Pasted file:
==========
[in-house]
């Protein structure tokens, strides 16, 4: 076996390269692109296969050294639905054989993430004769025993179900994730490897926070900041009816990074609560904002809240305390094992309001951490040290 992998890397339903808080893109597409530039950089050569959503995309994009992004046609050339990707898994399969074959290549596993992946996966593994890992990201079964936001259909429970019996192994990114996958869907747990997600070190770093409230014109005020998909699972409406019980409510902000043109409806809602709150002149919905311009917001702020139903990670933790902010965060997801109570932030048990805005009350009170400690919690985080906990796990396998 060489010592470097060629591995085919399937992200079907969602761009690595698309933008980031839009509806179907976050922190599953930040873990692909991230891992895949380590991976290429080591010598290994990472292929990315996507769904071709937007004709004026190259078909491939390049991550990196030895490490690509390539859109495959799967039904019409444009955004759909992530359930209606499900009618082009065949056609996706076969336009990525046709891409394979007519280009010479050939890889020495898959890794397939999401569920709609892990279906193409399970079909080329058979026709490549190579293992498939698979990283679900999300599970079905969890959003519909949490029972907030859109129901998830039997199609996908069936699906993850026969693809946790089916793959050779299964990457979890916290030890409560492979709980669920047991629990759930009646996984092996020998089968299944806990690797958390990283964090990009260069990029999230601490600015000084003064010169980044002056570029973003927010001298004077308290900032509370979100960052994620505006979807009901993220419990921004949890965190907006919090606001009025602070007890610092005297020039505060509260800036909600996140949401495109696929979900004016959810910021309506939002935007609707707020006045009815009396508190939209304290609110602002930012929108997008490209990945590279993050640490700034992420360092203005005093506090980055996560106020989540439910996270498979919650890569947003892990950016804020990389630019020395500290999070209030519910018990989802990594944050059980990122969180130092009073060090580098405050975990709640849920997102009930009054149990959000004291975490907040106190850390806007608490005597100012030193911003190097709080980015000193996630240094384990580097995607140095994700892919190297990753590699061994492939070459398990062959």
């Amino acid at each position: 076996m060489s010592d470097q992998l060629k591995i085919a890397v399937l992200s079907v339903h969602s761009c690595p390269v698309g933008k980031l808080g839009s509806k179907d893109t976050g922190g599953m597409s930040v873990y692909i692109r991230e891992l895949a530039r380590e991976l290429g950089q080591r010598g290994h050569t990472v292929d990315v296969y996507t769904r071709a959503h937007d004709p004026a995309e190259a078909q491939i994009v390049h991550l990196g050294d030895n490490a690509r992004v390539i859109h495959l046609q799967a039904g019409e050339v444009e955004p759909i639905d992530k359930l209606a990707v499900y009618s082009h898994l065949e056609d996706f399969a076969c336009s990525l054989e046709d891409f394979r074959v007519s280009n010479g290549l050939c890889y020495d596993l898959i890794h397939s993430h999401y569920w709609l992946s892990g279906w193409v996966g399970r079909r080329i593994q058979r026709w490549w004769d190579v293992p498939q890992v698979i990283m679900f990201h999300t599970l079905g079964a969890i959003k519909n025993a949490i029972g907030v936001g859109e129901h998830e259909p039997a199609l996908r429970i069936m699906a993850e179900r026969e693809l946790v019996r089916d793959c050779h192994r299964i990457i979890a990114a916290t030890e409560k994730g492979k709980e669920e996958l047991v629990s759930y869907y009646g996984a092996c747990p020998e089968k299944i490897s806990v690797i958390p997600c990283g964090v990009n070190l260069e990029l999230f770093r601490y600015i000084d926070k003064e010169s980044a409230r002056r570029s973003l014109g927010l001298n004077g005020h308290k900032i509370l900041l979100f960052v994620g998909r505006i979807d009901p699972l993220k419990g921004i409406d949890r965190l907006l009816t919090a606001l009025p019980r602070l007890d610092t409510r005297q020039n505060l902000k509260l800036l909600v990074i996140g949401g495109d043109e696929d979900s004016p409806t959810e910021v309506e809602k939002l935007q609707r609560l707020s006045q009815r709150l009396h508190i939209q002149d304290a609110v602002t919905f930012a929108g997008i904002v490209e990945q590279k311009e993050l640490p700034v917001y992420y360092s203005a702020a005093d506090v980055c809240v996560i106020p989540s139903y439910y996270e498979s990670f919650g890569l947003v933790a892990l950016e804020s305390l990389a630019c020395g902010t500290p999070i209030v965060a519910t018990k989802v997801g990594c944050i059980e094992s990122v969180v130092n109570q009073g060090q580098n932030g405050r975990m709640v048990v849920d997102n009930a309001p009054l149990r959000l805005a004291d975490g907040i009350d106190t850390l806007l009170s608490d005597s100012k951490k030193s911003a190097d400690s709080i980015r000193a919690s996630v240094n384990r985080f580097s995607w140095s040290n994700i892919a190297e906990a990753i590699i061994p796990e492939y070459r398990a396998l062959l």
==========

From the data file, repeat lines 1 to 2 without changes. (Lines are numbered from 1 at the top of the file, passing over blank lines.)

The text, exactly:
[in-house]
């Protein structure tokens, strides 16, 4: 076996390269692109296969050294639905054989993430004769025993179900994730490897926070900041009816990074609560904002809240305390094992309001951490040290 992998890397339903808080893109597409530039950089050569959503995309994009992004046609050339990707898994399969074959290549596993992946996966593994890992990201079964936001259909429970019996192994990114996958869907747990997600070190770093409230014109005020998909699972409406019980409510902000043109409806809602709150002149919905311009917001702020139903990670933790902010965060997801109570932030048990805005009350009170400690919690985080906990796990396998 060489010592470097060629591995085919399937992200079907969602761009690595698309933008980031839009509806179907976050922190599953930040873990692909991230891992895949380590991976290429080591010598290994990472292929990315996507769904071709937007004709004026190259078909491939390049991550990196030895490490690509390539859109495959799967039904019409444009955004759909992530359930209606499900009618082009065949056609996706076969336009990525046709891409394979007519280009010479050939890889020495898959890794397939999401569920709609892990279906193409399970079909080329058979026709490549190579293992498939698979990283679900999300599970079905969890959003519909949490029972907030859109129901998830039997199609996908069936699906993850026969693809946790089916793959050779299964990457979890916290030890409560492979709980669920047991629990759930009646996984092996020998089968299944806990690797958390990283964090990009260069990029999230601490600015000084003064010169980044002056570029973003927010001298004077308290900032509370979100960052994620505006979807009901993220419990921004949890965190907006919090606001009025602070007890610092005297020039505060509260800036909600996140949401495109696929979900004016959810910021309506939002935007609707707020006045009815009396508190939209304290609110602002930012929108997008490209990945590279993050640490700034992420360092203005005093506090980055996560106020989540439910996270498979919650890569947003892990950016804020990389630019020395500290999070209030519910018990989802990594944050059980990122969180130092009073060090580098405050975990709640849920997102009930009054149990959000004291975490907040106190850390806007608490005597100012030193911003190097709080980015000193996630240094384990580097995607140095994700892919190297990753590699061994492939070459398990062959």